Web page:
As is always the way with great stories, explanations and people aren't what they initially seem and by the time Diggs/Oz teams up with Glinda the Good (a positively luminous Michelle Williams) he realises what he's let himself in for and must put his skills and tricks to good use. Franco can be an infuriating actor at times, but his smirk of a smile suits the character's shady nature, while Weisz and Kunis get to have great fun in their respective roles and Williams dominates the screen like a Hollywood goddess of old.
The movie looks absolutely gorgeous – and nothing like the trailers, which make it look like an Alice in Wonderland knock-off – and Raimi knows how to keep a story going, balancing humorous banter between Oz and Finlay with a touching encounter with a broken China Girl (voiced by Joey King) and adding a touch of menace with broomstick-riding witches and terrifying flying baboons.
During the final 40 minutes or so, as the battle rages for control of the Emerald City, I didn't jot down a single note, a reasonable sign that this is a fine companion-piece to a cinema classic.
SIDE EFFECTS thriller. Starring Jude Law, Rooney Mara, Channing Tatum, Catherine Zeta-Jones. Directed by Steven Soderbergh. Cert 15A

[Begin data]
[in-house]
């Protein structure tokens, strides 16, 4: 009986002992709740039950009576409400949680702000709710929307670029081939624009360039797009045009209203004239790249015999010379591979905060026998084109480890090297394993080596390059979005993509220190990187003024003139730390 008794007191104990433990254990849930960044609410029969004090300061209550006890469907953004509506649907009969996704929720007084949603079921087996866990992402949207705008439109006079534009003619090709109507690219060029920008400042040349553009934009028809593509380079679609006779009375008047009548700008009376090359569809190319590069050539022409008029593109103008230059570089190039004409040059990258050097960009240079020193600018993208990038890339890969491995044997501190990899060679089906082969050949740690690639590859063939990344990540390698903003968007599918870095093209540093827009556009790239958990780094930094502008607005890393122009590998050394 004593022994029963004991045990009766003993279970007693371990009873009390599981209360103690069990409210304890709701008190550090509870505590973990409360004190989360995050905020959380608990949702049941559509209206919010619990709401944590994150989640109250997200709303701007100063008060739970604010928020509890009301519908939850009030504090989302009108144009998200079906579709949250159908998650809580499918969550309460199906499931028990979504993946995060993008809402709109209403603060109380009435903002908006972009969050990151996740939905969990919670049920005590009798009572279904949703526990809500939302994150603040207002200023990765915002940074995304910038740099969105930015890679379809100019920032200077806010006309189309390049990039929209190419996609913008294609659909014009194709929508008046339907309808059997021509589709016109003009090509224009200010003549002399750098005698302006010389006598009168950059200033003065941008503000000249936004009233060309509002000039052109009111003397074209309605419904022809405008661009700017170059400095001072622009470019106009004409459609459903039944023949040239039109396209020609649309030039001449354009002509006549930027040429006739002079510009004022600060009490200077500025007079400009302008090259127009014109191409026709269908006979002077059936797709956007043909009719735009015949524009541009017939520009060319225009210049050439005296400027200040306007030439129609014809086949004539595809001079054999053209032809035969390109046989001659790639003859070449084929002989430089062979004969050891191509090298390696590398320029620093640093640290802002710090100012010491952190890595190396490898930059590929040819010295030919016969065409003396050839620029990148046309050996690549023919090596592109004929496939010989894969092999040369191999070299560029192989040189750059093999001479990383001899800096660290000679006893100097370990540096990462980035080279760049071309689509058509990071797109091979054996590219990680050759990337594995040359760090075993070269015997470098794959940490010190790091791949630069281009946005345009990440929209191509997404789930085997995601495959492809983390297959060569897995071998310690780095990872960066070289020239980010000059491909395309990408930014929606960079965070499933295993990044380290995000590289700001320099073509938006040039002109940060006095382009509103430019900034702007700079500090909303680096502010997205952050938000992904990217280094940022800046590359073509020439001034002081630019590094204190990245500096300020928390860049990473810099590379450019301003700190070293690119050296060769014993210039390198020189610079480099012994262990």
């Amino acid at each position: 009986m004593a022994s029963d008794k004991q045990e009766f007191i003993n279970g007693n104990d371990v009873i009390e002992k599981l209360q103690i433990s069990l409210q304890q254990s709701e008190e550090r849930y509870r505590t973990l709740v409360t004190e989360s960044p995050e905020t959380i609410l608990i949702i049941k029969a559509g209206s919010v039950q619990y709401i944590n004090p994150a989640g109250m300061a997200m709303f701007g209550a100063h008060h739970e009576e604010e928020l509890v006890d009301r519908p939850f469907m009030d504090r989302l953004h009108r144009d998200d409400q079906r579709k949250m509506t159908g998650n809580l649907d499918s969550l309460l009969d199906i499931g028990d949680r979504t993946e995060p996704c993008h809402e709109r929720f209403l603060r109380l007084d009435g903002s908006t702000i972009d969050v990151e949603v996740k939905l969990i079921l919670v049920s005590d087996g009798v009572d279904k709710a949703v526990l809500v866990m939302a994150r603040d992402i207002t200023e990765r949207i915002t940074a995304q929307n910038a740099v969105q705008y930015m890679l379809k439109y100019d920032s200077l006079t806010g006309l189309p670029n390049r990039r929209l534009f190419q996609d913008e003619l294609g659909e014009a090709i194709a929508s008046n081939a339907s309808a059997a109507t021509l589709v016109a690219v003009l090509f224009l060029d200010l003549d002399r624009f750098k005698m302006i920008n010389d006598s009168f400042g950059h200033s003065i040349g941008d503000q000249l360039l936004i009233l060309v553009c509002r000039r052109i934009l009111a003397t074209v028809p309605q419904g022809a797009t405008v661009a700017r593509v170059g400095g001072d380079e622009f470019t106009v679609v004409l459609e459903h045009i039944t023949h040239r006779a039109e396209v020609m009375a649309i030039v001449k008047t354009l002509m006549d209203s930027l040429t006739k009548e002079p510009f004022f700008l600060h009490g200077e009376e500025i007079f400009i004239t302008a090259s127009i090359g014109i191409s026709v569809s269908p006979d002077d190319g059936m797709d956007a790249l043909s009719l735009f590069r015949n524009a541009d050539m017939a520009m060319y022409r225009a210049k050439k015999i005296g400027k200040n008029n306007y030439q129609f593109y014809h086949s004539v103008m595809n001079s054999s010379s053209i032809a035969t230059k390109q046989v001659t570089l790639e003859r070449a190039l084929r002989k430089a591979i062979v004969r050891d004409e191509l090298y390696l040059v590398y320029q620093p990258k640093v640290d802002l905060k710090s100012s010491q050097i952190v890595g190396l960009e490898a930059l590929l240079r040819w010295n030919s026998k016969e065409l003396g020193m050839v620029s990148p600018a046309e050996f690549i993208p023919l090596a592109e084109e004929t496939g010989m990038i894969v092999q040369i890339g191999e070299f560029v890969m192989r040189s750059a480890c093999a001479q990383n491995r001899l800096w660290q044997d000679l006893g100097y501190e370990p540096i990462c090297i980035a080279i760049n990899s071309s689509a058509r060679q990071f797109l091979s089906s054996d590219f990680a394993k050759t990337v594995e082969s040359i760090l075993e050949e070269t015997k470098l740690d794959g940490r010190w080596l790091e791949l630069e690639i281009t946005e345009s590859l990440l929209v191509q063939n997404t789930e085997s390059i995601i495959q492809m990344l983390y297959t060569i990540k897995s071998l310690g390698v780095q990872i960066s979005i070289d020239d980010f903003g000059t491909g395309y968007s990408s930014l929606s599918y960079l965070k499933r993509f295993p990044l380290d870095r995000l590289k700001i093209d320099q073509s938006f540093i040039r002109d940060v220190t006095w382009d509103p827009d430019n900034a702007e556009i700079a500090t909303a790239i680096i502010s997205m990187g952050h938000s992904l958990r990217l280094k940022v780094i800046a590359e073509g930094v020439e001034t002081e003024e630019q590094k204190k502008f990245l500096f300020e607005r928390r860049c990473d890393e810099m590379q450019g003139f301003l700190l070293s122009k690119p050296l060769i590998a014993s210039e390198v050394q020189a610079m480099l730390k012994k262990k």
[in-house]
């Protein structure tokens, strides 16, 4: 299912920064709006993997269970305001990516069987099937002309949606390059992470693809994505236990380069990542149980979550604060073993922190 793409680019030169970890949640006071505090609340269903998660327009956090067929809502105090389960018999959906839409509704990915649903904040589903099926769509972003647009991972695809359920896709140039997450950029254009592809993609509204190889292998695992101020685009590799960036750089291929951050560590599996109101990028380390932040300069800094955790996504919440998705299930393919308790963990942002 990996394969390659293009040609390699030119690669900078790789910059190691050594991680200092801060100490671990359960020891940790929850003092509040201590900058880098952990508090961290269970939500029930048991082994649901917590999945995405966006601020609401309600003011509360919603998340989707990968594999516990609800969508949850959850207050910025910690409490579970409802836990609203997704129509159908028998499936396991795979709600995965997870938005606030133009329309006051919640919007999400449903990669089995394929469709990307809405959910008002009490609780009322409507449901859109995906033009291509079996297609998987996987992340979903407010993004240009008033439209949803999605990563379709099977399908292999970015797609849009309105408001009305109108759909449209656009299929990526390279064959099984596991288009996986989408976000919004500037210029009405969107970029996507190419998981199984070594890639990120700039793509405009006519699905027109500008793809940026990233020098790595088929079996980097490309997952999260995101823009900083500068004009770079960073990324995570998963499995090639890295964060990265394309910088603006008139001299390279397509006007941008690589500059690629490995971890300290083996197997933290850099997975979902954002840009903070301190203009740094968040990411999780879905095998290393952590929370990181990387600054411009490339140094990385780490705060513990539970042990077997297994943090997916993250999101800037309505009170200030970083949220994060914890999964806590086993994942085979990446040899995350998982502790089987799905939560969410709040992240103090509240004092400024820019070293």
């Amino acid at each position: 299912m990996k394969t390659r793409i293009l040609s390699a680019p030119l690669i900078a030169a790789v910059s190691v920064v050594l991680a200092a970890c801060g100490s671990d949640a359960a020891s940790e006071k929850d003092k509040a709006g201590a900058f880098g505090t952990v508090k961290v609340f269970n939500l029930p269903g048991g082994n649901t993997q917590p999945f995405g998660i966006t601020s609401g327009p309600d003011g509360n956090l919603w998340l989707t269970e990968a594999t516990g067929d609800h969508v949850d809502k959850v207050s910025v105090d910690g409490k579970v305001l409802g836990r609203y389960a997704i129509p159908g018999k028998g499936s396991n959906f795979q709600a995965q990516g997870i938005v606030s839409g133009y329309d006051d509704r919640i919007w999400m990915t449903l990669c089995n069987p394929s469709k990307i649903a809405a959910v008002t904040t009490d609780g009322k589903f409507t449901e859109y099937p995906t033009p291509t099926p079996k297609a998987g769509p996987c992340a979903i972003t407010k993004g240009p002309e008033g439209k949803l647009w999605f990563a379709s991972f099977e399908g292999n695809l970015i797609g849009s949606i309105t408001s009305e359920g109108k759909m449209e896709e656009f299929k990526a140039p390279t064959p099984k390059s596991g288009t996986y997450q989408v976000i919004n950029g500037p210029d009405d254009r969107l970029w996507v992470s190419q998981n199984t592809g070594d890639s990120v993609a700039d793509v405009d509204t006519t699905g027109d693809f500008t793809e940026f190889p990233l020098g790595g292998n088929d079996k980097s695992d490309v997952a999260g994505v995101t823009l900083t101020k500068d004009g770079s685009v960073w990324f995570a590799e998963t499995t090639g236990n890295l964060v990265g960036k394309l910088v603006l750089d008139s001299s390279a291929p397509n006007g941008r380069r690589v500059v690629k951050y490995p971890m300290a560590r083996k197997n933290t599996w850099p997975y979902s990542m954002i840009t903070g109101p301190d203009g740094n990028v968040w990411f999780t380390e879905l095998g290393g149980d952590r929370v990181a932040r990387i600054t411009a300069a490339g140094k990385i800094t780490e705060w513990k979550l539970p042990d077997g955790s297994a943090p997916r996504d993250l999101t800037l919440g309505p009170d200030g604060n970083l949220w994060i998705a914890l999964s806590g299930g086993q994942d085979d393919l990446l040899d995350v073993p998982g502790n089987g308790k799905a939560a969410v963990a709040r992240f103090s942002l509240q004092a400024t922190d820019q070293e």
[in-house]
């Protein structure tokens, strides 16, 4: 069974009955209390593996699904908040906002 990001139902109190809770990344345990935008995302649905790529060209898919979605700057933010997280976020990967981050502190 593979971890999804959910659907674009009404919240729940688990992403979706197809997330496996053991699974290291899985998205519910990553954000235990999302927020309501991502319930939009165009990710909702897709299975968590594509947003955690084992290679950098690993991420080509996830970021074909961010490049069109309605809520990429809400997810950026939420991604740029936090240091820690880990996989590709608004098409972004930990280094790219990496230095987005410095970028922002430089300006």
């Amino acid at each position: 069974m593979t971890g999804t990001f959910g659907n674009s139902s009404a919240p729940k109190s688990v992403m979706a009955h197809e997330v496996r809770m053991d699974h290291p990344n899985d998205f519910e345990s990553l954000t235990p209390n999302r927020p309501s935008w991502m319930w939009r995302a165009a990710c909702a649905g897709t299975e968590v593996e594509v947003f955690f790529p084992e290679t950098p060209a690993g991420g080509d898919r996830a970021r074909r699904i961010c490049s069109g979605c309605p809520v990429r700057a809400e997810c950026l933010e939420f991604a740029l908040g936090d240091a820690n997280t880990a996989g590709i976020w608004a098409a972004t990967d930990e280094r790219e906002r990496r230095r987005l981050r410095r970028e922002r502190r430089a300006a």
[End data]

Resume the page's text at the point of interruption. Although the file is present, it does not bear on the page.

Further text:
If, as he's announced, this is indeed Steven Soderbergh's (latest) final movie then he's certainly going out with a film that befits his mercurial talents.
Opening with a scene of a wrecked and bloodstained room we flash back three months to a prison, where jailed inside trader Martin Taylor (Channing Tatum) is visited by his fiancee Emily (Rooney Mara).
Although he's soon released, she develops mental problems, tries to kill herself by driving her car into a wall and is put on a course of medication by hospital psychiatrist Dr Jonathan Banks (Jude Law). Her condition doesn't improve, so Banks, after consulting with her former psychiatrist (Catherine Zeta-Jones), tries a new line of pills, recommended by a major distributor.
By this stage you're probably guessing that Soderbergh and screenwriter Scott Z Burns (Contagion/The Informant) are lining up for a major pop at the collusion between the American medical profession and Big Pharma and, in a way, they are until 40 minutes or so in, the film takes a major swerve and turns into the kind of late Eighties thriller you'd expect to find Michael Douglas wandering about in, wearing a bad jumper and a bemused expression.